Spirit of the Lord, which has spoken 
to the spirit which is within me, con- 
veying truth with unshakable certainty 
I add my witness that God Almighty 
has opened the heavens in our day; 
that all of the laws and principles 
which comprise the gospel of salvation 
are here again; that legal admini- 
strators stand at the head of the 
kingdom of God on earth; and that for 
all who will hearken and believe and 
conform to these principles there is 
peace and joy in this life and a hope 
of eternal reward hereafter. 

The mission of the Church is to proclaim the truth 
of the restored gospel, to uplift society that 
people may mingle more amicably one with 
another, and to create in our communities a whole- 
some environment in which our children may find 
strength to resist temptation, and encouragement 
to strive for cultural and spiritual attainment. 

David O. McKay 







There were no skinheads rioting on 
the Prom, but there were Scouts in 
the swimming pool, Laurels on the 
lawn, M-Men in the Main Hall. Yes, 
England South West Mission M.I.A. 
had taken over Barton Hall, Torquay 
again for their Annual Conference in 

This was surely the best Conference 
ever, with over 600 young people — 
young in spirit if not in years — spend- 
ing three action-filled days together. 
The weather smiled on them and the 
sun shone for three days. 

The scene was set on Friday after- 
noon when they entered the Ballroom 
to be welcomed to the Conference by 
Sister Bernice West on behalf of the 
Mission M.I.A. Board. They stood to- 
gether and sang the Conference Theme 
song written by Phillipa Pullman of 
the Wales West District, "Together 
through Eternity" — then straight into 
the most vigorous and tiring 48 hours 
of the year. On Friday afternoon alone 
the Swimming Gala, Music Sacred, 
Recitation and a Fashion Parade took 
place. Then following Dinner there was 
perhaps the most enthralling and com- 
petitive event of the weekend, Road 
shows and Entre Acts. All eight Dis- 
tricts in the Mission presented both 
Roadshows and Entre Acts and the 
standard was quite superlative. It was 
after midnight by the time the pro- 
gramme finished and the first event 
for Saturday began at 7.30 a.m. This 
was a Cross Country run with 38 boys 
and men competing, plus Junior Boys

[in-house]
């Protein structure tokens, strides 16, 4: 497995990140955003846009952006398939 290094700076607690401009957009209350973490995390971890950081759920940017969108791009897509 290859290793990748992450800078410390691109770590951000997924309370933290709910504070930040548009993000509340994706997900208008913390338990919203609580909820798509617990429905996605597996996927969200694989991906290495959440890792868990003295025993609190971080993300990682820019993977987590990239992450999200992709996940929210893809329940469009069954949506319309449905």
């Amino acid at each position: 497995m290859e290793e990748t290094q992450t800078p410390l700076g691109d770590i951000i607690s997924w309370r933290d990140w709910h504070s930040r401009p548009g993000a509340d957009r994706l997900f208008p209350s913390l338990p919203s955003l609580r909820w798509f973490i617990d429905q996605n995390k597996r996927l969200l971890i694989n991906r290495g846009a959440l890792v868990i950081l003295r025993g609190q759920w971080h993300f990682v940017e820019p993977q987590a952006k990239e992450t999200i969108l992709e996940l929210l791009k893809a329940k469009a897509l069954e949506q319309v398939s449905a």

4-a-side Football and Junior Girls 6-a- 
side Sports. Then followed Arts and 
Table Decorations before breakfast 
which was closely followed by the 

Speech and Music Pop contests. 

In the afternoon they had 6-a-side 
Football, Netball and the 12-a-side 
Potted Sports programme. Some people 
participated in nearly all of these 

After dinner on Saturday the Forma- 
tion Dance Competition took place in 
the main ballroom, immediately fol- 
lowed by the Convention Ball. For 
those who preferred it there was a Folk 
Dance in the small Ballroom. 

When remembering such a wonder- 
ful weekend, it is difficult to separate 


the highlights, but the memory of 
Brother Harris and his partner from 
Cornwall District when they made the 
whole audience rock with their 
"Musical" Entre Act, and the wonderful 
Music Pop and Phyllis P. Gilbert and 
Clives Jones of Weston-Super-Mare 
with their superb rendering of "Chloe" 
will not be forgotten. Also among the 
highlights was the Fashion Show with 
wonderful entries — everything from a 
tailored blouse to a beautiful red midi 
and a superbly matched bridal outfit. 
Last but not least the Formation 

Dance Contest — the best ever with 
wonderful participation and truly out- 
standing dresses and performances 
from both Wales West and Bristol 

The judges were Ray Farrar from 
Leicester, Angela Robinson and Thor 
Larsen both from Lincoln — ably assisted 
at all times by Sister Farrar and Sister 
Larsen — and Mission President John 
Madsen and Sister Madsen, who by 
their continuous participation and 
enthusiasm urged everyone on. 

As usual Sunday morning started at 


7.30 a.m. with Seminary conducted by 
Elder Ken Myers, the Mission Seminary 
and Institute Supervisor. Following 
breakfast came the climax with the 
General Session of Conference. The 
main ballroom was packed as over 600 
saints and visitors rose and sang the 
opening hymn. "Hope of Israel." 
Following the opening speaker came 
the presentation of Honorary Golden